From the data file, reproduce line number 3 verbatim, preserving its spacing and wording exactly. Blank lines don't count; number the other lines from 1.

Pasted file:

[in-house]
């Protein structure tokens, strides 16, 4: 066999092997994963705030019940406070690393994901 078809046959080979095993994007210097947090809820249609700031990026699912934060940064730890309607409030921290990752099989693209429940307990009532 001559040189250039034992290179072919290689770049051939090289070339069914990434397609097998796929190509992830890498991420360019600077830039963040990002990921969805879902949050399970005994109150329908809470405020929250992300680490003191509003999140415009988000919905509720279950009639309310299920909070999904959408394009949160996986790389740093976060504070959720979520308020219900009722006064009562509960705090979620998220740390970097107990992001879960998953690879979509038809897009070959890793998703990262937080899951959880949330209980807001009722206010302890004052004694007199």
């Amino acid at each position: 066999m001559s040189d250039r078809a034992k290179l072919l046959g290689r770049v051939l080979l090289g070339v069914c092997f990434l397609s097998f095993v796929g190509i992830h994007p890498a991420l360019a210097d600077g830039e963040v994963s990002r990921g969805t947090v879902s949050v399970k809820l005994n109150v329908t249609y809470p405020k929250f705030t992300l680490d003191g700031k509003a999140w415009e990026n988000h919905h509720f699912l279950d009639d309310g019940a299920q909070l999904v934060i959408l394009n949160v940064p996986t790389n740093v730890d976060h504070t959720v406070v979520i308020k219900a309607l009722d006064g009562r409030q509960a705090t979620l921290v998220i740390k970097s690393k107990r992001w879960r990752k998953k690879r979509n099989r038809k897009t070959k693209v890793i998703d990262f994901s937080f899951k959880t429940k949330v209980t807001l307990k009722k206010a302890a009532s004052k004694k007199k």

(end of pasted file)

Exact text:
């Amino acid at each position: 066999m001559s040189d250039r078809a034992k290179l072919l046959g290689r770049v051939l080979l090289g070339v069914c092997f990434l397609s097998f095993v796929g190509i992830h994007p890498a991420l360019a210097d600077g830039e963040v994963s990002r990921g969805t947090v879902s949050v399970k809820l005994n109150v329908t249609y809470p405020k929250f705030t992300l680490d003191g700031k509003a999140w415009e990026n988000h919905h509720f699912l279950d009639d309310g019940a299920q909070l999904v934060i959408l394009n949160v940064p996986t790389n740093v730890d976060h504070t959720v406070v979520i308020k219900a309607l009722d006064g009562r409030q509960a705090t979620l921290v998220i740390k970097s690393k107990r992001w879960r990752k998953k690879r979509n099989r038809k897009t070959k693209v890793i998703d990262f994901s937080f899951k959880t429940k949330v209980t807001l307990k009722k206010a302890a009532s004052k004694k007199k």